As to what that might be, the answer suggested itself when Laurie, by way of downtime from graphically rendering quantitative data, decided without any formal apprenticeship or training to make an axe. Finding this more irksome than anticipated, he decided to learn to crawl and embarked on making a knife. This proved equally challenging, but for different reasons. Making a knife, it turned out, wasn’t that hard. But what Laurie and Philip both wanted to do was make the perfect knife. And above all to make perfect knives that weren’t mass-produced: that appealed to neither of them, and their research confirmed that in fact the concepts were mutually exclusive.

Making the perfect knife. The classic triple tenets of design needed to be satisfied. Utility: design the optimal shape of blade to cut and last; the ideal handle to hold once and use again and again. Value: establish a process of production that results in the highest quality at reasonable cost. And beauty: generate the absolute allure of a made object that works perfectly, is a pleasure to behold, and thereby brings joy to its owner.

Through research, inspiration, trial, error, and the creation of solid product, their enduring commitment to a shared goal led to Savernake Knives. What further emerged was the realisation of their objective that each blade, if personally attended to from raw steel to shaped form, would be individual and unique.

In this attention to the personal wishes and aesthetic of the user, each Savernake knife owes more to the craft of medieval and Japanese swordsmiths than to English cutlers. Not just in achieving the perfect balance between blade and handle, that almost occult process of making an object feel lighter than it is that, in the words of one of the chefs Savernake supplies, makes ‘using your knife like writing with a fountain pen’; but because no two knives are ever the same. Savernake only produce individual knives, either Custom, where the client chooses the handle material and blade engraving on one, some, or all of the wide range of knives made in the workshop; or Bespoke, where the customer also specifies the type of blade required for their particular purpose and Laurie and Philip design and build the knife around it.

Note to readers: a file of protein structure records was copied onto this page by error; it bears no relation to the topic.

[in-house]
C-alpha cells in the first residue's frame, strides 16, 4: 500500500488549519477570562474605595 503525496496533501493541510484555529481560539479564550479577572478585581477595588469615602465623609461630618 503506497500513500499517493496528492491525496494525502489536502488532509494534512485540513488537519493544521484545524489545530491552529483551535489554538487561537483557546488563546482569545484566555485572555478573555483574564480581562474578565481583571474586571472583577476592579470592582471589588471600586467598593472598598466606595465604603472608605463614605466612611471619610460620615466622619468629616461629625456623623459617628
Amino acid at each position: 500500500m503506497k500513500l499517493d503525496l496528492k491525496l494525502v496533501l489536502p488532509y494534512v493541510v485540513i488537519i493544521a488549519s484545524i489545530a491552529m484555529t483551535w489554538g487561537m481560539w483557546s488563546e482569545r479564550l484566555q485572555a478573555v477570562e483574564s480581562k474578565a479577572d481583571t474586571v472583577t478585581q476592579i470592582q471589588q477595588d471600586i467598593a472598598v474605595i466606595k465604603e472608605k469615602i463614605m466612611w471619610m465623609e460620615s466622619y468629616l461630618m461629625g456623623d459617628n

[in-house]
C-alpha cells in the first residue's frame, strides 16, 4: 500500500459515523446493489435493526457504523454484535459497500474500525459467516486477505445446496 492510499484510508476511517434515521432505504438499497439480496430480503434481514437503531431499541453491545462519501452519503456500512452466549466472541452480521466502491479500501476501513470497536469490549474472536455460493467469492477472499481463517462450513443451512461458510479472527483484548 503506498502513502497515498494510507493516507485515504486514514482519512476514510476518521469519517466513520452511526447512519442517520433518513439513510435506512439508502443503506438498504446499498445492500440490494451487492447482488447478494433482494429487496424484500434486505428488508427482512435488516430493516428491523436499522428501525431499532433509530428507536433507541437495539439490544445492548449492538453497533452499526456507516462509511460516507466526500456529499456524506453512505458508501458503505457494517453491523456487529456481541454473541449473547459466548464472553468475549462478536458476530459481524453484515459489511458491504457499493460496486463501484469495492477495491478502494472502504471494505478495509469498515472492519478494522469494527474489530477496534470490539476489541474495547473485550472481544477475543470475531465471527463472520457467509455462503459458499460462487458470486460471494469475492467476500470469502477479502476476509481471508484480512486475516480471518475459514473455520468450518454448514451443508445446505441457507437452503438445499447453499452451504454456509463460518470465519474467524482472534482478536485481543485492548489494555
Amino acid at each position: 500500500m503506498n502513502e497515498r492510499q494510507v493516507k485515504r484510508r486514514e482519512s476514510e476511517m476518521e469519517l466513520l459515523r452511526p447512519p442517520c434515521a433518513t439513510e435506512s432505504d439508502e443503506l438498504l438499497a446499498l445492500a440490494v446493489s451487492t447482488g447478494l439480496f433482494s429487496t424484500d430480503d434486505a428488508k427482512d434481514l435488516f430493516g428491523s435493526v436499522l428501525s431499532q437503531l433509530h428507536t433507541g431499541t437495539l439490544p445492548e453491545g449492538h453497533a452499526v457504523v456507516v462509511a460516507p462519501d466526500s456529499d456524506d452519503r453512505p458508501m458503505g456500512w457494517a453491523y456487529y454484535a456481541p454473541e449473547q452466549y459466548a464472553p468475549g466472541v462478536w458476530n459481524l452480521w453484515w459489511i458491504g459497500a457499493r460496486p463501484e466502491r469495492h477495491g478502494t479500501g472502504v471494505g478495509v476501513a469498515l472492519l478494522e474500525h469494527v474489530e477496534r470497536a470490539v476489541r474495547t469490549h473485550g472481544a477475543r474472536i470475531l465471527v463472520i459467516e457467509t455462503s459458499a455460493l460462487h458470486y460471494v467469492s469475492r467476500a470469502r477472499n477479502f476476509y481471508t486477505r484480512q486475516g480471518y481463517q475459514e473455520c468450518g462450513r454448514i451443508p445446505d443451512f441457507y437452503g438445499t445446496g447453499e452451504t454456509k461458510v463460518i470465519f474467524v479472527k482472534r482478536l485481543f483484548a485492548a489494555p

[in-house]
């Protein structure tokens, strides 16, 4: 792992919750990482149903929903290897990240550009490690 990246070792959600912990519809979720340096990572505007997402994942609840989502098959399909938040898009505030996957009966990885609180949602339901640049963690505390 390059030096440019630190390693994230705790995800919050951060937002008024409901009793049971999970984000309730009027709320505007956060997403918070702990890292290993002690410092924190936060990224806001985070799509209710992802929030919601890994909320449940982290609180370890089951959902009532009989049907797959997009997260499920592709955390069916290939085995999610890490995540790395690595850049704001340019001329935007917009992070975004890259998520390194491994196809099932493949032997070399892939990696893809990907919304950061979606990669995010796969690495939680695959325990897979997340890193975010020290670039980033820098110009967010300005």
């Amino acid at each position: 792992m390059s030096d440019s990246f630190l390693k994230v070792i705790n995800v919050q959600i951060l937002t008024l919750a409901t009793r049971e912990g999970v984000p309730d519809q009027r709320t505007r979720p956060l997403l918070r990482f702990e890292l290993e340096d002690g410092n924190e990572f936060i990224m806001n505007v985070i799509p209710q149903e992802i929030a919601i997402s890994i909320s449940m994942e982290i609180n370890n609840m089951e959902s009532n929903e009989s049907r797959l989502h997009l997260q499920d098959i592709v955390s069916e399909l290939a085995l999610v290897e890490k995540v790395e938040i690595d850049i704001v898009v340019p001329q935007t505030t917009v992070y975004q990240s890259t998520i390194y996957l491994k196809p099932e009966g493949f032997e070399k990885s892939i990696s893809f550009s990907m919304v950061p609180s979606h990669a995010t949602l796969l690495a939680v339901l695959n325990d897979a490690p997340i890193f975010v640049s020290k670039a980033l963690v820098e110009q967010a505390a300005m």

Each knife goes through around a thousand minutes of production, its metal identified throughout by the buyer’s name it bears from the Haas CNC mill to its ultimate kitchen, and similarly the processes it undergoes are informed by the pre-industrial legacy of a producer dealing directly with the purchaser. Likewise, the material for the knife handle is the preserve of the client. Nothing is presented that doesn’t function in the kitchen, whether bog oak marinated in peat for three thousand years, plywood or paper artfully layered and presented, or the latest alloy shaped to fit the hand: but each is crafted to work, to fulfil its purpose, to support beauty and utility together.

In a world that seeks to spread uniform values without boundary or border, individuality and excellence is increasingly hard to find. A small sawmill, on the edge of an ancestral forest in a quiet (barring the cattle) glade, is a very good place to start.